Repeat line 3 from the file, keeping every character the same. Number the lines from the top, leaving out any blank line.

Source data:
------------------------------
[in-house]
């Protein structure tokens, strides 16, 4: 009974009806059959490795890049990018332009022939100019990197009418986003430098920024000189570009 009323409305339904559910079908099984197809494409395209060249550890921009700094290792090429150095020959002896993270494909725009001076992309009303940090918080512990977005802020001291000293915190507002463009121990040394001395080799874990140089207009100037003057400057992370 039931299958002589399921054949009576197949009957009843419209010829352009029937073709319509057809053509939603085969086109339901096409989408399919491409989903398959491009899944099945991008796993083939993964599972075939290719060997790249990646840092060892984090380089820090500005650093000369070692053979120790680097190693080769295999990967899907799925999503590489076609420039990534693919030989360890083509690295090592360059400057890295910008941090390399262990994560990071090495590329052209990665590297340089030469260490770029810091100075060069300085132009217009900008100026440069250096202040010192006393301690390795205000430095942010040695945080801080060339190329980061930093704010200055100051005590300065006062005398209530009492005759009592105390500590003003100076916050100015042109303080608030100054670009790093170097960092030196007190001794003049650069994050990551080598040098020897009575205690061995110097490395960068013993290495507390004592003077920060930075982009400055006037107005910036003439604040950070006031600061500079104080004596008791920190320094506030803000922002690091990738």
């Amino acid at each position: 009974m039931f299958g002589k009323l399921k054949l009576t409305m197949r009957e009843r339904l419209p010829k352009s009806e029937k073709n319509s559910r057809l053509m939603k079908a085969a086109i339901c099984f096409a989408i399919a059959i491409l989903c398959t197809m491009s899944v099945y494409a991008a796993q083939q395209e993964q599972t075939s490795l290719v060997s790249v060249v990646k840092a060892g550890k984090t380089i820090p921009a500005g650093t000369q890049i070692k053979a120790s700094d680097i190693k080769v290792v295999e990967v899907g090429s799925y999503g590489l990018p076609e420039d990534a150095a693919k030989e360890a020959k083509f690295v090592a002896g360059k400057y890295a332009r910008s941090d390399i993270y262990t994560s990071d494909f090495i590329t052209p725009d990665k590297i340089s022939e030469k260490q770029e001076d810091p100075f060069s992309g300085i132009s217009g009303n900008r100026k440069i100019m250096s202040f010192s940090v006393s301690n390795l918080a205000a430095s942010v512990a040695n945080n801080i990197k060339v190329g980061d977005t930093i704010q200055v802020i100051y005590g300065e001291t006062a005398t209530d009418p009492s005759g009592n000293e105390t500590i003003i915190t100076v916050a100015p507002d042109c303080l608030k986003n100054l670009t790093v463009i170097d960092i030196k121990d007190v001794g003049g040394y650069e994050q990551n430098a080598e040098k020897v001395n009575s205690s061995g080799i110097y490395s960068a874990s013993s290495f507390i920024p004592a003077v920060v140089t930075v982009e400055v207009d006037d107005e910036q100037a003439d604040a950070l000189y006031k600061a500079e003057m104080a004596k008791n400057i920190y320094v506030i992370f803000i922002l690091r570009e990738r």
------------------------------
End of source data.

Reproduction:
């Amino acid at each position: 009974m039931f299958g002589k009323l399921k054949l009576t409305m197949r009957e009843r339904l419209p010829k352009s009806e029937k073709n319509s559910r057809l053509m939603k079908a085969a086109i339901c099984f096409a989408i399919a059959i491409l989903c398959t197809m491009s899944v099945y494409a991008a796993q083939q395209e993964q599972t075939s490795l290719v060997s790249v060249v990646k840092a060892g550890k984090t380089i820090p921009a500005g650093t000369q890049i070692k053979a120790s700094d680097i190693k080769v290792v295999e990967v899907g090429s799925y999503g590489l990018p076609e420039d990534a150095a693919k030989e360890a020959k083509f690295v090592a002896g360059k400057y890295a332009r910008s941090d390399i993270y262990t994560s990071d494909f090495i590329t052209p725009d990665k590297i340089s022939e030469k260490q770029e001076d810091p100075f060069s992309g300085i132009s217009g009303n900008r100026k440069i100019m250096s202040f010192s940090v006393s301690n390795l918080a205000a430095s942010v512990a040695n945080n801080i990197k060339v190329g980061d977005t930093i704010q200055v802020i100051y005590g300065e001291t006062a005398t209530d009418p009492s005759g009592n000293e105390t500590i003003i915190t100076v916050a100015p507002d042109c303080l608030k986003n100054l670009t790093v463009i170097d960092i030196k121990d007190v001794g003049g040394y650069e994050q990551n430098a080598e040098k020897v001395n009575s205690s061995g080799i110097y490395s960068a874990s013993s290495f507390i920024p004592a003077v920060v140089t930075v982009e400055v207009d006037d107005e910036q100037a003439d604040a950070l000189y006031k600061a500079e003057m104080a004596k008791n400057i920190y320094v506030i992370f803000i922002l690091r570009e990738r």